# Solving nonlinear Fourier relation

I'm trying to solve the following nonlinear cross-correlation problem for the time-domain signal $$f(t)$$:

$$S(\omega) = \overline{\mathcal{F}\left[f(t)\right]} \mathcal{F}\left[f^n(t)\right]$$

with $$n>1$$, the bar denoting the complex conjugate, and $$S(\omega)$$ is a given (complex-valued) spectrum. $$f(t)$$ is the unknown in this implicit equation and I want to solve for it.

I know the problem is undetermined for $$n=1$$ because the phase cancels out. However, for $$n>1$$, the phase is nontrivial and the solution for $$f(t)$$ is somewhat constrained. With a good enough initial guess I can use an iterative algorithm, which converges to the correct solution. However, I'm wondering if there's a smarter way to "decorrelate" $$f(t)$$ by exploiting the relationship between the two parts of the cross-correlation. Certainly, there is no unique solution (e.g. it's invariant against delay or phase shift), but maybe there's an analytical way to retrieve one of the solutions or a partial solution.

Thanks for any ideas!

• Why do you say it is undetermined when n =1? Isn't the result then real and is the power spectral density of the signal? As far as a "Cross-Correlation", this would be the (circular) cross-correlation if you subsequently computed the inverse-FFT of $S(\omega)$. I don't yet see why the solution isn't unique either if you simply do the math you get one result for any f(t). (right?) – Dan Boschen Mar 18 '20 at 16:11
• Yes, for $n=1$ the result is the PSD with no imaginary part or zero phase. That's why a "decorrelation" is impossible in that case: If you simply square-root and inverse-FFT $S(\omega)$, you get a "transform-limited" version of $f(t)$, i.e. where the spectral phase is zero. Any signal with a PSD of $S(\omega)$ but with arbitrary spectral phase would fulfill the equation for $n=1$ but have distinctly different shapes in the time domain (think about chirped signals for example). I'm looking to solve the equation for $f(t)$ for a given (complex) $S(\omega)$. – Novgorod Mar 18 '20 at 17:10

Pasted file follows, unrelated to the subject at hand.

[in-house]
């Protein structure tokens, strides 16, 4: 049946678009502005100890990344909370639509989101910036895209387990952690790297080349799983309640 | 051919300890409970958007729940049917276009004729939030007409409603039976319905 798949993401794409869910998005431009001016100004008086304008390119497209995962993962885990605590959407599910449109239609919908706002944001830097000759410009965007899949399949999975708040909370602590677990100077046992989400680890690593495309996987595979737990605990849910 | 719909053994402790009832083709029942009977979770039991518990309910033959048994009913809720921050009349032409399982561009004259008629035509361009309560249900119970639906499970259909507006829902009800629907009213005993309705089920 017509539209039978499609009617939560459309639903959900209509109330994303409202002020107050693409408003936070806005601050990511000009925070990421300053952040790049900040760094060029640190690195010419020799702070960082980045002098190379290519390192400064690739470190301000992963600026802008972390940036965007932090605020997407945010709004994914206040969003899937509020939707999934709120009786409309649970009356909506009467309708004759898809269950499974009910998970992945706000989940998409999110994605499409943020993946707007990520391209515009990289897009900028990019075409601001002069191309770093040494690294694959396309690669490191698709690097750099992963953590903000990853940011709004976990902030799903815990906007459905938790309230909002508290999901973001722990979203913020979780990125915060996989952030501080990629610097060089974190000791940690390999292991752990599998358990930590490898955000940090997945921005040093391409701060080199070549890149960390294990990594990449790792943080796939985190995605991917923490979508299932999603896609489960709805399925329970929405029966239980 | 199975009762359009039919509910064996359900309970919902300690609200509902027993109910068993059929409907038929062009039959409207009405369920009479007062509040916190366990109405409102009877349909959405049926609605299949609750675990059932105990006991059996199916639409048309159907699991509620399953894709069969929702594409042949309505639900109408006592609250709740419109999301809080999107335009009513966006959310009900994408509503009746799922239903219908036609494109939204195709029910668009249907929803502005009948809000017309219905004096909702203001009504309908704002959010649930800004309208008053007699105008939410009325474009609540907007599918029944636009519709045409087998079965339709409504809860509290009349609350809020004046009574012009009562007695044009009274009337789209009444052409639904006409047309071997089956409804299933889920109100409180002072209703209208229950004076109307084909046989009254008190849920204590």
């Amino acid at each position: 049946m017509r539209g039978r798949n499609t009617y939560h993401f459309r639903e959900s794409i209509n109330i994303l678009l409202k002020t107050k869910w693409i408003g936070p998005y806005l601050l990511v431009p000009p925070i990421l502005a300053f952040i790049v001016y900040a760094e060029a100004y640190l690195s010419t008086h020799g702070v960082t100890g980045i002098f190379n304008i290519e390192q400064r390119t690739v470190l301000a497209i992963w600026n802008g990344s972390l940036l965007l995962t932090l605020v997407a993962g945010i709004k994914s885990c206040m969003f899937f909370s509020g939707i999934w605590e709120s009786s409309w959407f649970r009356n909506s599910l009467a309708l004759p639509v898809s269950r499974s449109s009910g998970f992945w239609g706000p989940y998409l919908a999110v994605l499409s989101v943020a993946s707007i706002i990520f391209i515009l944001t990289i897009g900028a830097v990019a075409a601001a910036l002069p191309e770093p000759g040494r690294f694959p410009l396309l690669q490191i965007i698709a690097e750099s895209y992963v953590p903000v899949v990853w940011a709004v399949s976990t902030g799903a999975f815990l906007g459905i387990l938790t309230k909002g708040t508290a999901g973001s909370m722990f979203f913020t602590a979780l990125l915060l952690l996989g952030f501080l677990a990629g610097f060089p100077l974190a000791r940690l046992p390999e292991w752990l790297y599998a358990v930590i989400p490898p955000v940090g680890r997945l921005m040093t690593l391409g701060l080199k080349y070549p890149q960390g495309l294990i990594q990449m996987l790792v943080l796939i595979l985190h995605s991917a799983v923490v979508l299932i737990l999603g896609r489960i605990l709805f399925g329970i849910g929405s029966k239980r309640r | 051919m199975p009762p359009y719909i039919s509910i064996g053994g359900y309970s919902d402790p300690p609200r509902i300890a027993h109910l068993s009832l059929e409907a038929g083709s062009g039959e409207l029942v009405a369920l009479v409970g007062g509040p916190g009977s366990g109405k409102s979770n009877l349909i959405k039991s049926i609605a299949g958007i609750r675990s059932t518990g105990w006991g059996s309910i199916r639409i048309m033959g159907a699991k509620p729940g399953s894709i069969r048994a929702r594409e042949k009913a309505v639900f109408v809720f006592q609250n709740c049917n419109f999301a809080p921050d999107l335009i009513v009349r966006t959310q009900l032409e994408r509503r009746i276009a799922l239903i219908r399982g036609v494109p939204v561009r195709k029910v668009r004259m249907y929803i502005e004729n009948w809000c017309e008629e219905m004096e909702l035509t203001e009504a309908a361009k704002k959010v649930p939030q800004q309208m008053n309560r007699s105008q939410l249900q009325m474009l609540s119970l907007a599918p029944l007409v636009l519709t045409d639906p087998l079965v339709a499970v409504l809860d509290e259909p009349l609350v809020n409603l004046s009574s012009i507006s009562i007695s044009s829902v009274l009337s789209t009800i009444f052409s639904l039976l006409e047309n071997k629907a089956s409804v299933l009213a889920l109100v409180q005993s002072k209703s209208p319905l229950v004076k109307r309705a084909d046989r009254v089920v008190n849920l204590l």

• Interesting problem! I think your question would be clearer and you may invite a better answer if you stated what exactly you are trying to solve.I see later in your question you mention "decorrelate" but what do you mean mathematically? The opening two sentences suggest that you are saying S(ω) is undetermined. – Dan Boschen Mar 18 '20 at 17:20
• I thought the first sentence made it clear but I see it might be misunderstood. I added the purpose now explicitly right after the equation. I'm used to the term "decorrelate f" as "retrieve signal f from some correlation S". The context would be the measurement of a signal $f(t)$, which is not directly accessible by sampling, but whose auto- or cross-correlation with some other signal (in my case a power of itself) is available. – Novgorod Mar 18 '20 at 17:30